When I did my chaplaincy internship this past summer, our supervisor often reflected upon the intimate conversations with which our patients would honor us. "They will tell you things they would never tell their pastor," she said. "The elder in charge of the capital campaign is probably not going to mention to her visiting pastor that she no longer believes in God, but she will discuss her quandry at some length with the chaplain who stops by late at night before her surgery."
On the other end of the spectrum, my pastoral care professor, while holding up chaplaincy work as an important and speicalized calling, often says that when asked to complete surveys asking for "the best preachers in America, " he always writes in "the local parish pastor." "It's the pastor who knows and cares for the congregation," he says, who is their best preacher, "not the guest preacher with the resume of homiletics awards." And, he emphasizes, a pastor visiting a parishoner in the hospital walks into the room with a completely different perspective than the chaplain making his daily rounds ~ the implication being that the patient will tell the parish pastor things he would never tell the roaming chaplain.
Both are right, of course. I did have some astonishingly wide-open and candid conversations with hospital patients, family members, physicians, and nurses last summer, some of them with people I saw once or twice for less than an hour, others with folks with whom I spent time daily over the course of several weeks as they awaited a transplant or sat with a sedated amd dying loved one or cared for patients in crisis. I also had some unsatisfying conversations, and was always left with the sense of having played only a brief role in a story, the outcome to which I would never be privy.
Parish ministry does bring with it the satisfaction of long-term relationships. And it is true that the parish preacher does have the advantage of a long view from which to preach: she knows her congregation, and she has a vision for its future; she knows its individual members, and she sees immediately when she looks out from the pulpit on Sunday morning who has just joyfully welcomed a new son-in-law into the family, and who has just buried a child. Preaching in the hospital is a bit different: my brief experience indicates that the congregation is considerably smaller, and might include a family member driven to a service for the first time in decades by a crisis unfolding several floors above and a surgeon who shows up whenever her schedule permits. (The advantage, I suppose, is that the topic is always the same: life is precious and scary, suffering is pervasive, bad things happen to every kind of person, and so, sometimes, do miracles.)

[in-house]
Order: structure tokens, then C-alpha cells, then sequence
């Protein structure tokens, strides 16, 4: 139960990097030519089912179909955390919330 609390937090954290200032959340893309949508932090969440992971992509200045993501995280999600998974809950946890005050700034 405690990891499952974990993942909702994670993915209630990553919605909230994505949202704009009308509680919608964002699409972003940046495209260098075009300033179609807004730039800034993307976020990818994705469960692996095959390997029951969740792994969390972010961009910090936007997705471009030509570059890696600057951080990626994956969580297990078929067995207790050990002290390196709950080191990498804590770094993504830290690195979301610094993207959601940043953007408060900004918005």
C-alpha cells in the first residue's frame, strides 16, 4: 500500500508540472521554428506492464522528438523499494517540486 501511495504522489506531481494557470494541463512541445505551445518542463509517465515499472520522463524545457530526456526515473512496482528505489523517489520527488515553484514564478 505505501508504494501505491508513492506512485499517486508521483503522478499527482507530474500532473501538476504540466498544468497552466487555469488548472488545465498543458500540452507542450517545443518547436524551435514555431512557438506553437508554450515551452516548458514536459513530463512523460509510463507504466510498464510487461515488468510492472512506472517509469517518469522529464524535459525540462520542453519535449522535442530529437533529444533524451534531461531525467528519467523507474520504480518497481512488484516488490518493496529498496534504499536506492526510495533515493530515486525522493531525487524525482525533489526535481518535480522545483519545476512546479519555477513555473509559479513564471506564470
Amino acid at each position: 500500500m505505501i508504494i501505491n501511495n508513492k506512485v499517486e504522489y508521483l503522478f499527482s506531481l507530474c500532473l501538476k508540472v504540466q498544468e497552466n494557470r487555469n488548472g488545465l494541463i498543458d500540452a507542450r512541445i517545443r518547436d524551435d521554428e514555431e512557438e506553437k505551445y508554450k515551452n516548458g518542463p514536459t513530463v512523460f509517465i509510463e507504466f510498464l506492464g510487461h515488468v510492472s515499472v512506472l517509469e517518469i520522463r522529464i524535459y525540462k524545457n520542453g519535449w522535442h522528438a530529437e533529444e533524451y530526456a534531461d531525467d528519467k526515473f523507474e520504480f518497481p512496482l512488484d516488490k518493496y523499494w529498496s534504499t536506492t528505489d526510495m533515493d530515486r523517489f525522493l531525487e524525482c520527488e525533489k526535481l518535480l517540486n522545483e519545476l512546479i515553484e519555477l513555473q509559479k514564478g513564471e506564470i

I am giving a lot of thought to hospital chaplaincy as my long term call. My reasons are numerous, but two of them jumped out at me as I thought about Law and Gospel's post. For one thing, many people in the hospital, whether patients or staff, have no clergy to visit with them. They have no ties to a religious institution; perhaps they have no "official" religious beliefs. I developed a number of relationships with individuals who fell into that category. Serious illness has a way of bringing questions about the meaning of life and death and pain to the fore, and people with no connection to a religious community in "the outside world" find their way quickly into conversation with people wearing ID badges indicating that they are comfortable with the exploration of those questions.
So -- I don't think hospital chaplaincy is gas station ministry. And if it is, it comes with premium gas and a stack of coupons.